A statement at the start of a piece of writing, video, etc. alerting the reader or viewer to the fact that it contains potentially distressing material:

there probably should be a trigger warning for people dealing with grief

trigger warning: sexual assault discussed very bluntly




Inhale and exhale the vapour produced by an electronic cigarette or similar device:

I’d rather people vaped indoors than smoked outside

many smokers have started vaping e-cigarettes to help them cut down

(as noun vaping) there’s concern that young people may take up vaping as a less harmful alternative to smoking


An electronic cigarette or similar device:

I’ve been using a vape now for 15 weeks

An act of inhaling and exhaling the vapour produced by an electronic cigarette or similar device:

my cravings went away as soon as I took a vape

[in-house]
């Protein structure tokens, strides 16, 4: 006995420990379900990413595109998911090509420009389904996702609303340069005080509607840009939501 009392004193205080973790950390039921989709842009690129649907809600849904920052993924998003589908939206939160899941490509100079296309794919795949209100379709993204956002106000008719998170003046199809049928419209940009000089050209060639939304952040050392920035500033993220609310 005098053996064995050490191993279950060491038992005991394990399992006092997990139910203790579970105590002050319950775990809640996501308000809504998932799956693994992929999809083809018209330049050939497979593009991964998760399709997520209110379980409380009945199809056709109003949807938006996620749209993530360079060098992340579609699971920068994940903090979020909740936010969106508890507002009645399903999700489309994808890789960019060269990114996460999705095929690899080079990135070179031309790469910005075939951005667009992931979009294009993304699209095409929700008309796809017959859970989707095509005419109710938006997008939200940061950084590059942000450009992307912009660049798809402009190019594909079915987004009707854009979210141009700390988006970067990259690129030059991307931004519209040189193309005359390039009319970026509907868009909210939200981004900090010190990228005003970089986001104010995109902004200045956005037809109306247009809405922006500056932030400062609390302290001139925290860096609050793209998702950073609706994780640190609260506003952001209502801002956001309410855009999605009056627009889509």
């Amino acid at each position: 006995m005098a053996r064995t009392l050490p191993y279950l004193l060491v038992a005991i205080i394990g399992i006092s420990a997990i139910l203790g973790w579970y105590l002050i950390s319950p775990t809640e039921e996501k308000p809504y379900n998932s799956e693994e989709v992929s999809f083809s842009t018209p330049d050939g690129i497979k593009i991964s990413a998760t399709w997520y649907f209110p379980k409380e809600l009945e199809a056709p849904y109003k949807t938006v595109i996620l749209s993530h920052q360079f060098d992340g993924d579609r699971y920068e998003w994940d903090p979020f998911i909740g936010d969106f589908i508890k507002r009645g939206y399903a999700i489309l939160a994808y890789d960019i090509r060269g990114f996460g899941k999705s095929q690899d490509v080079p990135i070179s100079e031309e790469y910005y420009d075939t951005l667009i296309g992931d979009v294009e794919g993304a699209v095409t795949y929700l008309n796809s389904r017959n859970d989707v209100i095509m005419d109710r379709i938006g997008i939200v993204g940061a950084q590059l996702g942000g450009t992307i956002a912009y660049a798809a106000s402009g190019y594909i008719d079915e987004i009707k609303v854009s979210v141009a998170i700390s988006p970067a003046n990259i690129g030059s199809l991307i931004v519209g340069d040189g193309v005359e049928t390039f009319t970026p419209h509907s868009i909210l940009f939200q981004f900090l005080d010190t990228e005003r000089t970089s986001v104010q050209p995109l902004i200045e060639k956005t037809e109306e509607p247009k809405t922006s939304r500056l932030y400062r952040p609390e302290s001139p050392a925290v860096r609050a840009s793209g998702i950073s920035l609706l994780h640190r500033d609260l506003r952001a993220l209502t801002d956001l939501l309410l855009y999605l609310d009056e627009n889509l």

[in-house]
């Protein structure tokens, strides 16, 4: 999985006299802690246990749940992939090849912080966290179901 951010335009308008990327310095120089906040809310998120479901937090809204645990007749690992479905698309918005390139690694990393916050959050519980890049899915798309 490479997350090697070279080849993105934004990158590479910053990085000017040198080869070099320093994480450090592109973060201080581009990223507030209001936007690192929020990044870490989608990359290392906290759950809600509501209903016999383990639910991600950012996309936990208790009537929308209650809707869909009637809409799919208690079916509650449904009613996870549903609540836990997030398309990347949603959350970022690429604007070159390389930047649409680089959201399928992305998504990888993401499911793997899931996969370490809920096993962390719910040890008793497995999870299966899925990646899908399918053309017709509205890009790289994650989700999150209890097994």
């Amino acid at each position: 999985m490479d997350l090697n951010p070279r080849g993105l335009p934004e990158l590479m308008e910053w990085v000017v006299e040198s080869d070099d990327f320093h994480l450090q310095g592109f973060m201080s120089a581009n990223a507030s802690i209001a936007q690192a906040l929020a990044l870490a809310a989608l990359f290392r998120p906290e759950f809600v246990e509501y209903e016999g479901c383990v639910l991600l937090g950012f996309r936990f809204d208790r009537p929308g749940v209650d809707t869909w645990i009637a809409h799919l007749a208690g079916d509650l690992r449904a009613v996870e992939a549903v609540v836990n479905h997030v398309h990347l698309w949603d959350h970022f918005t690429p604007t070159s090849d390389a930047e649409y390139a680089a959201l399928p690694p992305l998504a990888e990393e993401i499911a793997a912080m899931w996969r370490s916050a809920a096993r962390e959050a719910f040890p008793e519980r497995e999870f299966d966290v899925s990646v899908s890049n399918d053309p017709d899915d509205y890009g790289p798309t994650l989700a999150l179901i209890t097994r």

1980s (in reference to an experimental ‘non-combustible’ cigarette): abbreviation of vapour or vaporize.


vaper (Noun)



US, informal

A vaccine or vaccination:

the flu vax

Origin: 1990s: abbreviation.




What do you think? (used in electronic communication):

WDYT, guys?

WDYT of the names Ava and Ezra for a twin boy and girl?



You only live once (expressing the view that one should make the most of the present moment without worrying about the future, and often used as a rationale for impulsive or reckless behaviour):

I just ordered £40 worth of Chinese food. But YOLO, right?

the YOLO mentality has swept young adult generations

Origin: 1980s: acronym.



The hybrid offspring of a donkey and a zebra:

a zonkey has been born at an animal reserve in Florence

Origin: 1950s: blend of zebra and donkey.